There may be several causes.
- Always check the position of the Bird/fipple to make sure that it is properly positioned (see my earlier post on positioning the fipple).
- Make sure that the flute has not watered out.
- Make sure that there is no foreign material in the compression chamber of the flute (i.e. lint, spiders, etc…). You may need to disassemble the flute by taking off the bird to be able to look up through the compression chamber.
- Last, but not least, make sure that the bird/fipple is on facing in the correct direction, especially if you've just removed/replaced the bird/fipple.
A funny story here. I had a student in one of my classes who brought her own flute to class. If was flute that was gifted to her several years earlier. She was having difficultly making a good sound out of the flute, so I asked if I could play her flute. When I attempted to blow through the flute, I immediately noticed the flute was very difficult to blow through. Upon further inspection, I found that the flute had the egg sack from a prior "litter" of spiders in the breathing end (slow air chamber) of the flute. (The spiders were long ago hatched....). It turns out that the flute had been displayed on her fireplace mantel and not played for many years. We solved the problem by removing the spider egg case with a pencil (which happened to be the right diameter). Her flute played fine after that.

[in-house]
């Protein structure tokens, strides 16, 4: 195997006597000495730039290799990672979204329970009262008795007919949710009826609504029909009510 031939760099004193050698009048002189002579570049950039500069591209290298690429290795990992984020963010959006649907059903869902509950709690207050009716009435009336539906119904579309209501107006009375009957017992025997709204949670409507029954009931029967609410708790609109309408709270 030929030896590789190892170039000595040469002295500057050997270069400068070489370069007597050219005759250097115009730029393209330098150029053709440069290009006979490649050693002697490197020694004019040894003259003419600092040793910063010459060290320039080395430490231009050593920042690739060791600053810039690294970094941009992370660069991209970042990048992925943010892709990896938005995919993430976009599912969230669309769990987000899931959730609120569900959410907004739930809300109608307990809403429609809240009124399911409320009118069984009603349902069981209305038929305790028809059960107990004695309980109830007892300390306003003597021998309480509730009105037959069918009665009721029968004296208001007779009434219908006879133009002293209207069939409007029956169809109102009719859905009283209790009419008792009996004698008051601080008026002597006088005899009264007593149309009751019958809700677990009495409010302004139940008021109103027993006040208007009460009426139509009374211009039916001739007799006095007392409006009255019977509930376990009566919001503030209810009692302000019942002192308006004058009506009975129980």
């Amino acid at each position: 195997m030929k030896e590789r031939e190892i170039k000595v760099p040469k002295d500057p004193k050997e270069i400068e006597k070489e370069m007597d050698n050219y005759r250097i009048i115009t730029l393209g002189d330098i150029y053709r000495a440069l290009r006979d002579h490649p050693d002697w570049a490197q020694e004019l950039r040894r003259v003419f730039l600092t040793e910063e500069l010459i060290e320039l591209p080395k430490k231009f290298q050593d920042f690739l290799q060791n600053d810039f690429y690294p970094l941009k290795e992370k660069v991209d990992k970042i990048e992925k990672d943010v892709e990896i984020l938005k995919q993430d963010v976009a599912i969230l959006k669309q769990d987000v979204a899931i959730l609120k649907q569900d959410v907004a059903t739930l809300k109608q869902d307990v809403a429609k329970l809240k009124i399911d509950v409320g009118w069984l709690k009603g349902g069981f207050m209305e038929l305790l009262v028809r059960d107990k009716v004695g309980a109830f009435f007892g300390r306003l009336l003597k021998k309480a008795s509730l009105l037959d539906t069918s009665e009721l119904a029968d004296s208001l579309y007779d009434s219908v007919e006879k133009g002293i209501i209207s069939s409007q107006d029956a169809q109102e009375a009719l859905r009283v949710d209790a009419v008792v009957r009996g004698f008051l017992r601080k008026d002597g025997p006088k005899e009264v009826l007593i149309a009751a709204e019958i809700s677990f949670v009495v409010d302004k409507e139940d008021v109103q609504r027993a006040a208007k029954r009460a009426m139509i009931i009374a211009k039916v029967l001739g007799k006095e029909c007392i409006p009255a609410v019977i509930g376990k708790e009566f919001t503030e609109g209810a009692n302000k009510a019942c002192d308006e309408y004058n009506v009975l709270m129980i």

By the way - if you have a question that you'd like me to answer here, send an email to: ncfc AT naflute DOT com